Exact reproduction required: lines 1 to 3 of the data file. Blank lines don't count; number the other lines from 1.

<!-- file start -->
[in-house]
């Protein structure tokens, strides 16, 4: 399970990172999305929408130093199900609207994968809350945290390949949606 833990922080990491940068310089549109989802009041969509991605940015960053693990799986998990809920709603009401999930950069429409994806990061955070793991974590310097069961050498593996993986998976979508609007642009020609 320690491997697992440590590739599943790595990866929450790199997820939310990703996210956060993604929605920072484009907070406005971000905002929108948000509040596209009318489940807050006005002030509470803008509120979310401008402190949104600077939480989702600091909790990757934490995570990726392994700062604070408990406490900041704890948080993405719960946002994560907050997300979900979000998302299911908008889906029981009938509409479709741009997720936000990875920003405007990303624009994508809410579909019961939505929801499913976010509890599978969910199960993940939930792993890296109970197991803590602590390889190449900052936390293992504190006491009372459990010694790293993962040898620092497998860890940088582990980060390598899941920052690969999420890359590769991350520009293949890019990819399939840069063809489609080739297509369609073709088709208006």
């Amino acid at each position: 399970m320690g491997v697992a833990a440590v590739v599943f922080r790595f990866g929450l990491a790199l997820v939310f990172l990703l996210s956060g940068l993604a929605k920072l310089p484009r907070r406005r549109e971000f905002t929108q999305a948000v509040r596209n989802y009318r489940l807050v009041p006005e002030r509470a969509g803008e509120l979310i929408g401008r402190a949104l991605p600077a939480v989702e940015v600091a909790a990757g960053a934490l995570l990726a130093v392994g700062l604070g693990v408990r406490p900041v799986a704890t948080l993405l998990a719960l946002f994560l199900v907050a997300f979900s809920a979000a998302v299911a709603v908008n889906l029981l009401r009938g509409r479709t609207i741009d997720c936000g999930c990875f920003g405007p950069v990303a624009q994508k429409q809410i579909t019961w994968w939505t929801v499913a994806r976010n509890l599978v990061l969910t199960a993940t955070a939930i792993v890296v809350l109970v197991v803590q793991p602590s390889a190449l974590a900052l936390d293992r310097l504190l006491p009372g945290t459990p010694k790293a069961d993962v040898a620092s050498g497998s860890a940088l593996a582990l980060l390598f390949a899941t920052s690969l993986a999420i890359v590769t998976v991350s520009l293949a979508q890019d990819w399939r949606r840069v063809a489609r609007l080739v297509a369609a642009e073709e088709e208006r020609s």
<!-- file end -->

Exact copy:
[in-house]
């Protein structure tokens, strides 16, 4: 399970990172999305929408130093199900609207994968809350945290390949949606 833990922080990491940068310089549109989802009041969509991605940015960053693990799986998990809920709603009401999930950069429409994806990061955070793991974590310097069961050498593996993986998976979508609007642009020609 320690491997697992440590590739599943790595990866929450790199997820939310990703996210956060993604929605920072484009907070406005971000905002929108948000509040596209009318489940807050006005002030509470803008509120979310401008402190949104600077939480989702600091909790990757934490995570990726392994700062604070408990406490900041704890948080993405719960946002994560907050997300979900979000998302299911908008889906029981009938509409479709741009997720936000990875920003405007990303624009994508809410579909019961939505929801499913976010509890599978969910199960993940939930792993890296109970197991803590602590390889190449900052936390293992504190006491009372459990010694790293993962040898620092497998860890940088582990980060390598899941920052690969999420890359590769991350520009293949890019990819399939840069063809489609080739297509369609073709088709208006």
């Amino acid at each position: 399970m320690g491997v697992a833990a440590v590739v599943f922080r790595f990866g929450l990491a790199l997820v939310f990172l990703l996210s956060g940068l993604a929605k920072l310089p484009r907070r406005r549109e971000f905002t929108q999305a948000v509040r596209n989802y009318r489940l807050v009041p006005e002030r509470a969509g803008e509120l979310i929408g401008r402190a949104l991605p600077a939480v989702e940015v600091a909790a990757g960053a934490l995570l990726a130093v392994g700062l604070g693990v408990r406490p900041v799986a704890t948080l993405l998990a719960l946002f994560l199900v907050a997300f979900s809920a979000a998302v299911a709603v908008n889906l029981l009401r009938g509409r479709t609207i741009d997720c936000g999930c990875f920003g405007p950069v990303a624009q994508k429409q809410i579909t019961w994968w939505t929801v499913a994806r976010n509890l599978v990061l969910t199960a993940t955070a939930i792993v890296v809350l109970v197991v803590q793991p602590s390889a190449l974590a900052l936390d293992r310097l504190l006491p009372g945290t459990p010694k790293a069961d993962v040898a620092s050498g497998s860890a940088l593996a582990l980060l390598f390949a899941t920052s690969l993986a999420i890359v590769t998976v991350s520009l293949a979508q890019d990819w399939r949606r840069v063809a489609r609007l080739v297509a369609a642009e073709e088709e208006r020609s």